How to Draw an Orange on a Table
Rosa Roberts is a very talented visual artist, tutor and founder of one day art class company Sketchout.
Rosa has put all of her knowledge (she studied Fine Art at the prestigious Central St Martins) and love of art and teaching into The Big Painting Challenge book, full of great projects to help beginners into the world of all things art, as well as helping intermediates and experts to build upon existing skills, and maybe pick up some helpful hints and tips along the way.
Here Rosa shows how to master the art of light and shade, and how this is transferred from real life into your own artwork.
Imagery and text courtesy of The Big Painting Challenge by Rosa Roberts published by BBC Books
How to Draw an Orange on a Table
Estimated time: One hour
Difficulty rating: Two
You will need
- An orange
- A stiff board
- Masking tape
- A cloth or duster
- Retractable rubber or the rubber on the end of a good quality pencil
1. Position your object
Put an orange on the table in front of you in a space with a good amount of natural light, if possible. Prepare a mid-grey charcoal background. Set up your materials and easel, if you have one (just work on a board if you don’t), so that you can comfortably see both the subject and your drawing at the same time.
2. Draw an outline
Start by drawing the outline of the round shape of the orange as best you can, paying attention to any lumps, bumps and irregularities in the shape. Get the stump of the stalk roughly in place, paying close attention to how far it is from the outline. By working like this in charcoal on a mid-grey background, you should be able to rub away lines with your hand if you make a mistake so there is no need for a rubber until you start shading.
3. Find the main areas of light and dark
Look at your orange and think about where the main lights and darks are, and where the light is coming from. The orange in the photo is on a table next to a window so the strong light is coming from the right. This means that the orange looks lighter on the right than on the left. The pink lines roughly divide the areas of different tones, including the shadow the orange leaves on the table. These lines are the basis for the shading plane.
4. Draw your shading plan
Draw around the areas of light, medium and dark in the orange outline you have drawn. Also draw around the outline of the two areas of the shadow on the table, ready for filling in.
5. Shade the object
Shading the object itself is called primary shading and the shading of the background is called secondary shading. Now use your charcoal to fill in the dark and medium areas of the orange, blending the charcoal with your fingers so that it looks fairly smooth. For the light areas, such as near the top of the orange where light is reflecting off the shiny surface, use a rubber to remove the mid-grey surface charcoal. In the original photo, notice that the bottom left-hand edge of the orange is slightly lighter than the table.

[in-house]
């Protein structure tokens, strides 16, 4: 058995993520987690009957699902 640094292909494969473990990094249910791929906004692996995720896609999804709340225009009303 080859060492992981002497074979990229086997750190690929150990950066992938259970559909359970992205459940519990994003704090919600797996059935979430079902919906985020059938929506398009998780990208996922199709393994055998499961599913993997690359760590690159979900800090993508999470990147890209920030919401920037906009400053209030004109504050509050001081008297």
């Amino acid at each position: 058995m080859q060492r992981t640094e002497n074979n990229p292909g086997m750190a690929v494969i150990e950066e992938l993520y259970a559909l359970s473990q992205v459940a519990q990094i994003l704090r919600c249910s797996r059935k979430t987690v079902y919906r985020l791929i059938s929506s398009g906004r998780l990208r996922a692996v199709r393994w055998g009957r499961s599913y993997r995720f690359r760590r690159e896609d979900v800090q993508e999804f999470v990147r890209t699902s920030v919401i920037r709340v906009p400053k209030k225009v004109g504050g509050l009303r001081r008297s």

6. Shade the background
Now it’s time to fill in the shadows and work on the secondary shading. Notice that the shadow is darkest closest to the orange and it fades out further away from the orange. Fill in the dark and medium sections of the shadow with the charcoal according to your plan. Then it is time to work on the rest of the background.
When thinking about secondary shading, always consider whether the background looks darker or lighter than the object. There is usually some variance: the background will look darker in some areas and lighter in others. Remember that the shadow on the table looks darker than the bottom of the orange.
In order to lighten the background, erase away the mid-grey using a rubber. Pay attention to any areas that look particularly light, and establish these light areas first. For example, the lightest area of the background of the photo is close to the orange on the upper left-hand side, so get this in first.
Look for areas of high contrast to help you identify the lightest areas of the background, i.e. the upper left-hand side of the orange looks very dark compared with a very light background. This is an edge of high contrast and so provides a clue that the background in that area will need to be particularly light.
The key to secondary shading is paying attention to the contrast between the object and the background, and understanding that this will vary all around the object.
I have added a little bit of charcoal to darken the background slightly just next to the lightest part of the orange: this accentuates the edge in that area. I have also adjusted the primary shading in this area by adding a little more light along the edge of the orange itself.